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inmates cheer for rotten bread
October 11, 2013
of weeks, inmates at Harare Central and Chikurubi prisons in Zimbabwe
greet the arrival of bakery trucks with roars of approval, whistles
and dancing. The trucks’ arrival signals a rare few days of
bread to relieve a prison diet that is sparse and monotonous.
is in fact condemned [rejected] by the bakery, but it still brings
joy to prisoners because it is some of the best food they ever get
behind those walls," said Kerina Dehwa, a former prisoner who
recently spent more than a year at Chikurubi Female Prison, about
15km east of the capital Harare, awaiting trial.
She was among
21 members of the opposition Movement for Democratic Change (MDC)
party who were accused
of murdering a senior police officer. All but five of them were
recently acquitted by the Harare High Court.
the trucks came, the prison wardens selected loaves that were still
in good condition, packed them in boxes and took them home, leaving
us with the bad ones,” she told IRIN.
The bread was
then doled out over two or three days, by the end of which it was
mouldy. After that, the inmates reverted to the usual 10am breakfast
of black tea and a sugarless, watery porridge.
told IRIN that the only other meal of the day, served at 2pm, usually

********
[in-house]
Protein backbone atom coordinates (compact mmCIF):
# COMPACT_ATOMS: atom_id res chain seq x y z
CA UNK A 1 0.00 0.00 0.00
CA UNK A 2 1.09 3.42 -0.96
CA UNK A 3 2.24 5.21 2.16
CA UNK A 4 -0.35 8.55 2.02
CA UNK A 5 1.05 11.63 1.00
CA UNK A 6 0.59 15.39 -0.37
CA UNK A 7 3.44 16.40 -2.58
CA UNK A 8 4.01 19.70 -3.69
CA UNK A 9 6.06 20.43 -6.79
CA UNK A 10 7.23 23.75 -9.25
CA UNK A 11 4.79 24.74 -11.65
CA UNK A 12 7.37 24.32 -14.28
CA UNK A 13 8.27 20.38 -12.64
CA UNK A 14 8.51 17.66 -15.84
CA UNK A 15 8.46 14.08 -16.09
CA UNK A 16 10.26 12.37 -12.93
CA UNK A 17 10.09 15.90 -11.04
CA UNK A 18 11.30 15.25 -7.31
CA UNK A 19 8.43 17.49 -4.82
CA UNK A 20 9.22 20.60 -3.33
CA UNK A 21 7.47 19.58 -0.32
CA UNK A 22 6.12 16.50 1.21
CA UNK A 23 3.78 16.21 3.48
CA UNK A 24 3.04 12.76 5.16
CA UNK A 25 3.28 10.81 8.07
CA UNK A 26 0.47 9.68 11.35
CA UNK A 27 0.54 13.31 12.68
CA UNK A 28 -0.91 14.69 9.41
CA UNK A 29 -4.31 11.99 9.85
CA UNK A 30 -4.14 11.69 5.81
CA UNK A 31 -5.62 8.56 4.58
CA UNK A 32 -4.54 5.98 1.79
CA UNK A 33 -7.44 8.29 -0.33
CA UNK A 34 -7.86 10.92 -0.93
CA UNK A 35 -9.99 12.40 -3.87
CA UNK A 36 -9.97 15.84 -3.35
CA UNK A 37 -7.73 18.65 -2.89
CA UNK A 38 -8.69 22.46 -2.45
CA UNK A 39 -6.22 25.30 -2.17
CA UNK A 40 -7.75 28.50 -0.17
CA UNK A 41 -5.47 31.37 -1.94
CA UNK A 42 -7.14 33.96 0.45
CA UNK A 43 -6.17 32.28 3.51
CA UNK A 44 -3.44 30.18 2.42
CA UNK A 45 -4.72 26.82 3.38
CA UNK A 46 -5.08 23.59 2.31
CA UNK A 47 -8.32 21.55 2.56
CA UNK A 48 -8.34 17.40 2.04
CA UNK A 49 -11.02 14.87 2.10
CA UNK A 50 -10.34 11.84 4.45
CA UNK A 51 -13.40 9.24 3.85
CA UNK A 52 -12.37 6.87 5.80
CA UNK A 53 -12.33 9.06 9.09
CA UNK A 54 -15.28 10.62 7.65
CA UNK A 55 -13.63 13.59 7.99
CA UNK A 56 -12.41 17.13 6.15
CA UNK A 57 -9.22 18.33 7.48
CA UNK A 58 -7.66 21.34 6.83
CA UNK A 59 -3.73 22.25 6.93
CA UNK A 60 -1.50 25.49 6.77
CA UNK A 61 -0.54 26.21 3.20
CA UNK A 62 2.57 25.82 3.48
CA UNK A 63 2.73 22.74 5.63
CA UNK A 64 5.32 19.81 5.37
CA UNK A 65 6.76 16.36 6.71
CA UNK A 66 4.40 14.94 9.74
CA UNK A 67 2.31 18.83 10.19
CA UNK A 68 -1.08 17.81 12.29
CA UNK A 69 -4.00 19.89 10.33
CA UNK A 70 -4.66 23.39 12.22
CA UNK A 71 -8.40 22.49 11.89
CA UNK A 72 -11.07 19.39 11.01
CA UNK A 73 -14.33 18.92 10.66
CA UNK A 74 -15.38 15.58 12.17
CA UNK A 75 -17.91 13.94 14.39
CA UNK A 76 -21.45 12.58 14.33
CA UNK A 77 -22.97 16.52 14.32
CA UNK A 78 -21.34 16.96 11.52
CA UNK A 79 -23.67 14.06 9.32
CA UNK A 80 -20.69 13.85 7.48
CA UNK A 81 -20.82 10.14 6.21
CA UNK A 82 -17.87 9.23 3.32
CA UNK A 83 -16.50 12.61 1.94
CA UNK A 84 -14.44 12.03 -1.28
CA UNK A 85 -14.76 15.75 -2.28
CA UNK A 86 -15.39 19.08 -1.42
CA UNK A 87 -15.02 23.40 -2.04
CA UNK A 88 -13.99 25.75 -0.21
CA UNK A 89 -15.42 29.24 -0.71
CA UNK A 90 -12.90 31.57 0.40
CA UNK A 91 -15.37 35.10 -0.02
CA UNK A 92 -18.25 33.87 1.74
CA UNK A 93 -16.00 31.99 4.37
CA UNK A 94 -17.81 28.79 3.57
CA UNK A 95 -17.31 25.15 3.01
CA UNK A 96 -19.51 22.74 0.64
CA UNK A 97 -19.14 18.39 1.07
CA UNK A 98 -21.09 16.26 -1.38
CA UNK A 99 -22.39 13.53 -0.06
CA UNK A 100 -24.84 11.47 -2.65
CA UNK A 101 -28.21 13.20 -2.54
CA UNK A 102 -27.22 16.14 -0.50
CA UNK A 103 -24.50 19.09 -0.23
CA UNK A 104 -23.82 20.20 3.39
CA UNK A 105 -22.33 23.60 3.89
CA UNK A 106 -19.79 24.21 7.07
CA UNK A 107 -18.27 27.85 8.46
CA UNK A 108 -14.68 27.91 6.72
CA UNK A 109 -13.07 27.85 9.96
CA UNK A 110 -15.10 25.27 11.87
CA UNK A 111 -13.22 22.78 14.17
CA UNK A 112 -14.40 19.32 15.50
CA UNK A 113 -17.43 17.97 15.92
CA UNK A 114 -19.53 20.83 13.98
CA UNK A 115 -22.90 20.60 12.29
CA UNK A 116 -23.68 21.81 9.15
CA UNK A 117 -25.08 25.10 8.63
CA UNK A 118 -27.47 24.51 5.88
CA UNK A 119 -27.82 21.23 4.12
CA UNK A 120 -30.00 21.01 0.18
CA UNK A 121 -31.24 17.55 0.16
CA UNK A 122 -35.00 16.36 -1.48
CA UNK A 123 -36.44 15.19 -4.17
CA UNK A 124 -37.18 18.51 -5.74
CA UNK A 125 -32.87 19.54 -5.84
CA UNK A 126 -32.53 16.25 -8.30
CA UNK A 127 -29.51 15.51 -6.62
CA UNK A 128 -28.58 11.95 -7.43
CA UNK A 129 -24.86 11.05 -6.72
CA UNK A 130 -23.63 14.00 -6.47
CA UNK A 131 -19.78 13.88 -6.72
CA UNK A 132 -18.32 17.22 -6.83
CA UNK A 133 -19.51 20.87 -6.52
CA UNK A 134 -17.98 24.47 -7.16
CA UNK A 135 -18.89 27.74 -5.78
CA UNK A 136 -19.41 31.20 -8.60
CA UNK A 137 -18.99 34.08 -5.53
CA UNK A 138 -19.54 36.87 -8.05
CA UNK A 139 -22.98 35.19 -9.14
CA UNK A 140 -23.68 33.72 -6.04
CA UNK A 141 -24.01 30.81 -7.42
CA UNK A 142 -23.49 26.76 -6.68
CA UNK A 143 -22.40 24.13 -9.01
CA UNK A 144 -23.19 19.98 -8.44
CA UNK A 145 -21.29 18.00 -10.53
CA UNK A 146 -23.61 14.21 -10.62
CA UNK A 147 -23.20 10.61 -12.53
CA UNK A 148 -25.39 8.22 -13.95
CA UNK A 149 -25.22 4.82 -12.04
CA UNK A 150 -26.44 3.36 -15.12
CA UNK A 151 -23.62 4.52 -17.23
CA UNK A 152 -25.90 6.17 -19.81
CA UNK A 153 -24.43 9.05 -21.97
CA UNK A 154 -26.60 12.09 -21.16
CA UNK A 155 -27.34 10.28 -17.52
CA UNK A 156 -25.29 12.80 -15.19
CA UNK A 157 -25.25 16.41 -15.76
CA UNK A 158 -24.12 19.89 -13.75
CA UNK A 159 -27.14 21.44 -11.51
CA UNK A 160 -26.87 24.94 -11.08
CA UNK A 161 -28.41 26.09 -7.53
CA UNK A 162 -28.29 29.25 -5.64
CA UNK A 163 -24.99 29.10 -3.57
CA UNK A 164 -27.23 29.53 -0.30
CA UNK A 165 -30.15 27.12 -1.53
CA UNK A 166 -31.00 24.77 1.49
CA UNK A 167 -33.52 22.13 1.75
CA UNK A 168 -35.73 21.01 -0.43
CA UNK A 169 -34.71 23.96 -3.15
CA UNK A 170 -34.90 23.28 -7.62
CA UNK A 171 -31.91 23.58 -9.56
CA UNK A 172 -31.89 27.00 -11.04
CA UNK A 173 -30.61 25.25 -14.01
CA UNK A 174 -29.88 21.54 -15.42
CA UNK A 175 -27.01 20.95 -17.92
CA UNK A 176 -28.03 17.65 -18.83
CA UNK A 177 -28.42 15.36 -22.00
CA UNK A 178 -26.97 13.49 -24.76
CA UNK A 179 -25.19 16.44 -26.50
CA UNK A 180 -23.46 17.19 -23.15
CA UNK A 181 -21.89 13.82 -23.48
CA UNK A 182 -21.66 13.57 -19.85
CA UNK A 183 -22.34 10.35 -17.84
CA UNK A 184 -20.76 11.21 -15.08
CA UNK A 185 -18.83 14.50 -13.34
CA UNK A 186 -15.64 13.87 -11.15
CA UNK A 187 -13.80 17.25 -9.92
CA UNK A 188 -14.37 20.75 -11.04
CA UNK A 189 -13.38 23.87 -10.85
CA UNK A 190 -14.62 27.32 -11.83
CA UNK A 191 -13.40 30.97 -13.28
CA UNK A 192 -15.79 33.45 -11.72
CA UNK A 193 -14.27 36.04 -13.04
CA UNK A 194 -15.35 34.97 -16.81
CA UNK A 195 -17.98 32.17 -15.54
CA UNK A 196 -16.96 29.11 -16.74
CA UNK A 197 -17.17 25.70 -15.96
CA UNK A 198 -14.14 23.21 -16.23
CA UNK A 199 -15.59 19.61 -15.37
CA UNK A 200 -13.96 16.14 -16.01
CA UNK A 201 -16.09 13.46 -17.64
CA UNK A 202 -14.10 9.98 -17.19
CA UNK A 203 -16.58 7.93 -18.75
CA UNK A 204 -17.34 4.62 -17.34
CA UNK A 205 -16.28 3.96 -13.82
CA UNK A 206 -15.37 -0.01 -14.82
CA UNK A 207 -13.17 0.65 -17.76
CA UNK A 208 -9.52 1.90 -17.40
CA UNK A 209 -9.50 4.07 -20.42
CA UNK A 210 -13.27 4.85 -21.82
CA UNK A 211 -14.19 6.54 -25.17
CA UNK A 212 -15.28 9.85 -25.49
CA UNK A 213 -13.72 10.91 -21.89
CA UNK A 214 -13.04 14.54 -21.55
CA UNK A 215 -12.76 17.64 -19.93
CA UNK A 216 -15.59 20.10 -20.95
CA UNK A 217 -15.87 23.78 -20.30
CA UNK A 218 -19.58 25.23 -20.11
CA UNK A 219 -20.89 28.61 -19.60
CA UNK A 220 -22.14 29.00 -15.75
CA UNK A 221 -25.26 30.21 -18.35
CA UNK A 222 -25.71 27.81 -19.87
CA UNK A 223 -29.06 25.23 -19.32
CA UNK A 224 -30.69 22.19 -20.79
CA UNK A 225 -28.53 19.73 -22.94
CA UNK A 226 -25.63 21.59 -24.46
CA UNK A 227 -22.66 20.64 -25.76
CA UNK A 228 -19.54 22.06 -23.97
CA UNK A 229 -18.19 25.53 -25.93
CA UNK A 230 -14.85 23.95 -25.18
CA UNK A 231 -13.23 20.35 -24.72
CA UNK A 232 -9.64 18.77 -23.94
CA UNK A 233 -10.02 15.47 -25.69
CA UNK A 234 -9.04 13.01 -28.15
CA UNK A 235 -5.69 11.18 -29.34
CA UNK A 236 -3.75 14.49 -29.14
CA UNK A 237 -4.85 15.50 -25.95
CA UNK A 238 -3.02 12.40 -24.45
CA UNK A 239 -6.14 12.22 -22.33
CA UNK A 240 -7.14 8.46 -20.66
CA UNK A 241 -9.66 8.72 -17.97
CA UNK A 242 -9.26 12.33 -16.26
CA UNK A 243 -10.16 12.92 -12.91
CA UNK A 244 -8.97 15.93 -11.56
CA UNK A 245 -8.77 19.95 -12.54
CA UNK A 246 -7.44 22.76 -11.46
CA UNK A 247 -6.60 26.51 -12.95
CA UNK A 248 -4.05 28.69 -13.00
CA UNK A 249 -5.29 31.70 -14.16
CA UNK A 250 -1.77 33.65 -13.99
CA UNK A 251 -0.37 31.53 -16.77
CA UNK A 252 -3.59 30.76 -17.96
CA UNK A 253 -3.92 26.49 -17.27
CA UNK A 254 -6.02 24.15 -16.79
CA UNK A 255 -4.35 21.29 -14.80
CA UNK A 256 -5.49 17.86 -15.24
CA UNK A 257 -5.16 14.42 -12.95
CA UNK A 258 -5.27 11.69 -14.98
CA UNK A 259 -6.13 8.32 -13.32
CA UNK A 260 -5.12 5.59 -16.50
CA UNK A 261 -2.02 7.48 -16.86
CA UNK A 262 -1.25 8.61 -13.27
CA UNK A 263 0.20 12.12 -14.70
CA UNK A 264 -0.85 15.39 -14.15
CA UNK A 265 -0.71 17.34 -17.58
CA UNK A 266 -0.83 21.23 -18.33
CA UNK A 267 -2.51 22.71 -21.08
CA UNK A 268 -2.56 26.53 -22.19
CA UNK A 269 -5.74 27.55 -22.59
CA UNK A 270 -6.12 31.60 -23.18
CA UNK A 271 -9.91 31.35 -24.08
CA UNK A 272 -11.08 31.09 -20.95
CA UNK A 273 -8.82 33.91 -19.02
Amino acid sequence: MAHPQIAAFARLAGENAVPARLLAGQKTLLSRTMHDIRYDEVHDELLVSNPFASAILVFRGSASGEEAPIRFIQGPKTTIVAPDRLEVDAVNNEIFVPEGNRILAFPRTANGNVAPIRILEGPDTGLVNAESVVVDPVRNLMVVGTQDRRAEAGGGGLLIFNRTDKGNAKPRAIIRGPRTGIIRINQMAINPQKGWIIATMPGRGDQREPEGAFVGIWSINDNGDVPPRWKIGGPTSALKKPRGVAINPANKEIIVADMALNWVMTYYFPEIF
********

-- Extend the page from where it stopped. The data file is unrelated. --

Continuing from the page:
consisted of a small portion of sadza - a thick maize meal porridge
- served with boiled green vegetables or weevil-infested beans.
support for prisons
40 prisons, most of them small, accommodating an estimated 17,000
prisoners in total.
organizations and human rights activists blame the paucity and poor
quality of prison food on the general underfunding of correctional
facilities, an absence of political will and government interference
with NGOs attempting to support prisoners.
situation in prisons is horrible and it is getting worse,"
Douglas Mwonzora, a former MDC member of parliament and past chairman
of the parliamentary committee on justice and legal affairs, told
He added that
the formation of a government of national unity in early 2009 had
slightly improved prison conditions, at a time when an average of
20 prisoners were dying daily, according to the Zimbabwe
Association of Crime Prevention and Rehabilitation of the Offender
(ZACRO). Also in 2009, ZACRO and the International Committee of
the Red Cross (ICRC) stepped in to provide additional food and water
and ZACRO stopped giving help to prisoners in 2011. ICRC said it
was withdrawing support because the food situation in Zimbabwe had
improved, while ZACRO said its resources were depleted. A lawyer
with the Zimbabwe
Lawyers for Human Rights, Tawanda Zhuwarara, however, told IRIN
that the withdrawal "reflected growing tension between the
Justice Minister - Patrick Chinamasa - and non-governmental organizations."
won elections held in July this year after an unhappy four-year
partnership with two factions of the MDC, which had been assigned
mainly social service and financial portfolios, although correctional
services had remained under the control of Zanu-PF's Chinamasa.
improved food security had not benefited prisons, which continued
to receive inadequate food supplies.
all about resources and poor policy decisions by the government,